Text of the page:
Aaron Wilcox can see the positive influence being a member of the Montrose High School climbing team had on his eldest daughter. Not only did the experience help her find positive role models and a sense of community, it also gave her a passion for the outdoors.
Despite the proximity of the Montrose County School District (MCSD) to the vast and diverse terrain of Western Slope, Wilcox, a Spanish teacher at Olathe High School and father of three Hispanic daughters, knows firsthand that all children of the region do not have the same access to recreational opportunities. Almost 40 percent of students in the school district are Hispanic, and he says these kids often struggle to find people who look like them in the outdoor space.
A new outdoor education center, which was developed by MCSD and opened earlier this month, aims to change that. The ADA-accessible campus, known as the Outer Range, features three tipis, two yurts, and a two-classroom building, dubbed the Lodge. It sits on a 10-acre plot next to the Uncompahgre River and is dotted with Siberian elms and wobbly cattails. “An important component of our mission is to deliver this program ubiquitously to all students and families. This is not an elitist or specific program for a specific population, ”says Jessica Beller, executive director of academic services at MCSD. “We want children to know how to safely interact with the earth, move within their limits, and seek educational pathways, so that they feel comfortable accessing the outdoors.”
To accomplish this, Outer Range will offer a variety of after-school, weekend, and summer programs that will cover topics ranging from geocaching and water studies to hiking and ice climbing. Next fall, the Outer Range Alpine Start Kindergarten, which is currently under construction on campus, will also make its debut. (The area is considered a child care desert.) The National Wildlife Federation’s Early Childhood Health Outdoors (ECHO) program is currently helping with the licensing process and program development. Older students – to senior high school seniors, including all homeschooled children in the area – will even be able to enroll in expedition-style experiential electives on the Outer Range campus in the coming months.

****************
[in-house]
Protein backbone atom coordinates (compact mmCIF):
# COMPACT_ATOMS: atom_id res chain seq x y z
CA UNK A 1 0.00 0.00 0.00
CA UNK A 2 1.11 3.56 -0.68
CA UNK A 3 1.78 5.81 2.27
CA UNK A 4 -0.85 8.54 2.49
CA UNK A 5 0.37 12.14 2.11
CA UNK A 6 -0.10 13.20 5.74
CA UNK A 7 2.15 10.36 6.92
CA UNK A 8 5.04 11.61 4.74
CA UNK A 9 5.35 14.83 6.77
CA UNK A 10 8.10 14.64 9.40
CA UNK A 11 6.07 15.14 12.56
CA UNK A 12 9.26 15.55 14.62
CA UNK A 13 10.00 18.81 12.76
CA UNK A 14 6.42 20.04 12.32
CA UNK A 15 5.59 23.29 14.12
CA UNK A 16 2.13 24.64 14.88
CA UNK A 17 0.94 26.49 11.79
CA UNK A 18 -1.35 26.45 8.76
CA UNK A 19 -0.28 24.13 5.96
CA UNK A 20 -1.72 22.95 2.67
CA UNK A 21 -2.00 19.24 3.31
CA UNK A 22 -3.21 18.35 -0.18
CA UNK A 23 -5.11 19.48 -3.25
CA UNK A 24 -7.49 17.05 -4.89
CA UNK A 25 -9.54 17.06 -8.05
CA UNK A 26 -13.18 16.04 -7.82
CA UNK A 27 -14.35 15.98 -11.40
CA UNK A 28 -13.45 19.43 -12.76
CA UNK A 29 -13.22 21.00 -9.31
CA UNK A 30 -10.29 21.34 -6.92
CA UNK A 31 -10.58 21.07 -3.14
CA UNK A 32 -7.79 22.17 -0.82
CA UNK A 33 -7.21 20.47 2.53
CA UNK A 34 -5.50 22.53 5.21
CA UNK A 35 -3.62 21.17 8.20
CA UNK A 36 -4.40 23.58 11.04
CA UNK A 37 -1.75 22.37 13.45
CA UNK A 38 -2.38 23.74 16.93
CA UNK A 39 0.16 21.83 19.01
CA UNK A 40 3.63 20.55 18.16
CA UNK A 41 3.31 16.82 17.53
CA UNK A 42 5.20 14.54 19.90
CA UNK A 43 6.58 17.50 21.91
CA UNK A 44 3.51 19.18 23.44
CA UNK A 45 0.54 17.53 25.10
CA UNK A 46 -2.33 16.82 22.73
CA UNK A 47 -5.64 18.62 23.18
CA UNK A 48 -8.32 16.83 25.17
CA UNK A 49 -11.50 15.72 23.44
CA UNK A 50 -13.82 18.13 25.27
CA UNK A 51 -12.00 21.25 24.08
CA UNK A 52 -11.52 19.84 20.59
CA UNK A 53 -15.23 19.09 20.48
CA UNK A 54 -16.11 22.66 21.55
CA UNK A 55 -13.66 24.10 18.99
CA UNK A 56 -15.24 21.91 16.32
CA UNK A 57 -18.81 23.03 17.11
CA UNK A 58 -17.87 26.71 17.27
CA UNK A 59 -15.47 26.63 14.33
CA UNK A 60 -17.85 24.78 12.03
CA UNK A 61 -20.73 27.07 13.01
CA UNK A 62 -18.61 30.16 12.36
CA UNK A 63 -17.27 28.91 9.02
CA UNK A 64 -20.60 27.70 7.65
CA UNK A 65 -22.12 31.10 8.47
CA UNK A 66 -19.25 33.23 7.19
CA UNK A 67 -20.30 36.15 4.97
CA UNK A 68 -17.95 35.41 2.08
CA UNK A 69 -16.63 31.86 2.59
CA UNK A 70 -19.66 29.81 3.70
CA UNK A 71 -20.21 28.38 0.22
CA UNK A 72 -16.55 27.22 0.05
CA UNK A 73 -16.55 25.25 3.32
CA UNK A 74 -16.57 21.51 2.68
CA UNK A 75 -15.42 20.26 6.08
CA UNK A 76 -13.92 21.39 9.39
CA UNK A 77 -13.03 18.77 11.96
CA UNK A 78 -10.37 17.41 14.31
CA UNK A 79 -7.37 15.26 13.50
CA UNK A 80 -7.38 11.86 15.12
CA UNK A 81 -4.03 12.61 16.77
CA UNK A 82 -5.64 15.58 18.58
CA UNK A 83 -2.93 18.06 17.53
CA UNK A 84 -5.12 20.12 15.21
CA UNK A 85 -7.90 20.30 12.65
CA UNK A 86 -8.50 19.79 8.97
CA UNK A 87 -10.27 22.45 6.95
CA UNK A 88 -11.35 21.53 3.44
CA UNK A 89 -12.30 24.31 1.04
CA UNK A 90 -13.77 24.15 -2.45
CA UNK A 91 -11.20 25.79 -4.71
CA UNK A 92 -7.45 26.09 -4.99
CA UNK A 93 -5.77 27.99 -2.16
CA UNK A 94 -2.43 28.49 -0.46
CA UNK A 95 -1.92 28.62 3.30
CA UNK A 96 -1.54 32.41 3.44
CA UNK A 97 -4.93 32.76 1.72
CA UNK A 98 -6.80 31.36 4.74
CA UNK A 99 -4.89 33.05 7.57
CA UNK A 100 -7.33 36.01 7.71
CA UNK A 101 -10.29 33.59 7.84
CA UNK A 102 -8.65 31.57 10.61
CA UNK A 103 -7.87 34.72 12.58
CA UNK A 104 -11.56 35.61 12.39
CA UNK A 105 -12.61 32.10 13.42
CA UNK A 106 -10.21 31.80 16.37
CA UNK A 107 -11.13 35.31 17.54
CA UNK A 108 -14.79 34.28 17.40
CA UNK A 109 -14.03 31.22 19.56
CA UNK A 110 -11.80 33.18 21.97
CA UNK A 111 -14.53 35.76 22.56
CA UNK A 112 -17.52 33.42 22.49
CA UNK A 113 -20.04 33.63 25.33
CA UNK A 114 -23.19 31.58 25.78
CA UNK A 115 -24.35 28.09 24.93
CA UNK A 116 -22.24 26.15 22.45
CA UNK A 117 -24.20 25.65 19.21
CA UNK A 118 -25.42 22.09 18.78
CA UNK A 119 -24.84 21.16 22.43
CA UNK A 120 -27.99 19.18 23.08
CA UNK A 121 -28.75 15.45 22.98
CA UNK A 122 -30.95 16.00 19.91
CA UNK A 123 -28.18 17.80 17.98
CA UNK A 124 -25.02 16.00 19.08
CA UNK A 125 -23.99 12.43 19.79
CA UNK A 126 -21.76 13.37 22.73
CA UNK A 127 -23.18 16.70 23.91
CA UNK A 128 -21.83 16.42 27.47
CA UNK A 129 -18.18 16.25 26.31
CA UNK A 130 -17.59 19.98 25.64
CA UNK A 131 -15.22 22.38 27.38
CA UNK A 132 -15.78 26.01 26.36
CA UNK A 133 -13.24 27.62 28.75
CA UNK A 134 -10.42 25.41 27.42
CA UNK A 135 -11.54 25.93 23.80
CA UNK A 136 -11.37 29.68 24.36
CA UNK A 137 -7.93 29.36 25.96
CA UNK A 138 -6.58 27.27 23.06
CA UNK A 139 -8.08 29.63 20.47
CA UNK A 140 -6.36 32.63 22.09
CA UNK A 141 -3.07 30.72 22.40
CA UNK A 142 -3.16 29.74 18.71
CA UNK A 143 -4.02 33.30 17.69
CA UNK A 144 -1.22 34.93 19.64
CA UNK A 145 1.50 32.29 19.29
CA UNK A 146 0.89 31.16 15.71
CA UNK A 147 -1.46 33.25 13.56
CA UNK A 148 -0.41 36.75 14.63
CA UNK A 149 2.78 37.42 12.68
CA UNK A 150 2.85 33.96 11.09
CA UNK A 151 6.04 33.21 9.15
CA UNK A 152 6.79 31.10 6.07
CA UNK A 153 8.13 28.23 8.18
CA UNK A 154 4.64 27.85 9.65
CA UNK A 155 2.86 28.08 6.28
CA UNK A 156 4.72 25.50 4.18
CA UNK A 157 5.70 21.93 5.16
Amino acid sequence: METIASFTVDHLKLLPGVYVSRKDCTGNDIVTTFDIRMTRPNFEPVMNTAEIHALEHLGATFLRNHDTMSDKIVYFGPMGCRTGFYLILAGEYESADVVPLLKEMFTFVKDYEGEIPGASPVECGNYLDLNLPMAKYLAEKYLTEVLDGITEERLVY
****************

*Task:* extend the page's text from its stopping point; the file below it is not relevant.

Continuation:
The Outer Range program is based on a continuum of risk that encourages children to comfortably familiarize themselves with new activities and environments. “When we start something new in and out of life, we take on new levels of risk. If we can show students how to take that first step and take risks, they can comfortably take the next step and be confident that they can take it further, ”said Beller. This month’s inaugural after-school program is a prime example. Elementary students will start by familiarizing themselves with snowshoeing equipment on the mulch trails around campus, before working up to a day trip to a nearby trail.
The program also tries to avoid prescriptive outdoor experiences. “It gives kids the chance to be outdoors however they want and define their own success. Said Wilcox, who was involved in planning the campus. “We don’t want Hispanics to change their culture and do hobbies they don’t want to do. We don’t want to force a marketing scheme. This means taking into account the social and cultural factors that often determine the desire of the Latinx community to engage with public lands, including the possibility of having joint outings with large groups of family and friends, as well as the ability to speak Spanish.
Colorado isn’t the only state to combine the benefits of outdoor opportunities with public education. The Five Town Community School District in Rockport, Maine, and the public schools in Falmouth, Massachusetts have started similar programs. Since 2016, the number of forest programs available has doubled to nearly 600 nationally, according to the Natural Start Alliance. “COVID-19 has opened our eyes,” Beller says. “When people are landlocked, they find ways to have fun outside. When they don’t know how to treat the land it can be a nightmare. We want children to be good stewards to protect the earth for generations to come. “
Wilcox knows that at the very least, more children will be supported in their outdoor activities like his daughter was with the climbing team. “I’m excited,” he says, “that the program opens this path to mentorship, a sense of community and connection for children of all backgrounds and ages. “
(Read more: Inside Worldmind, Denver’s First K-5 Outdoor Class)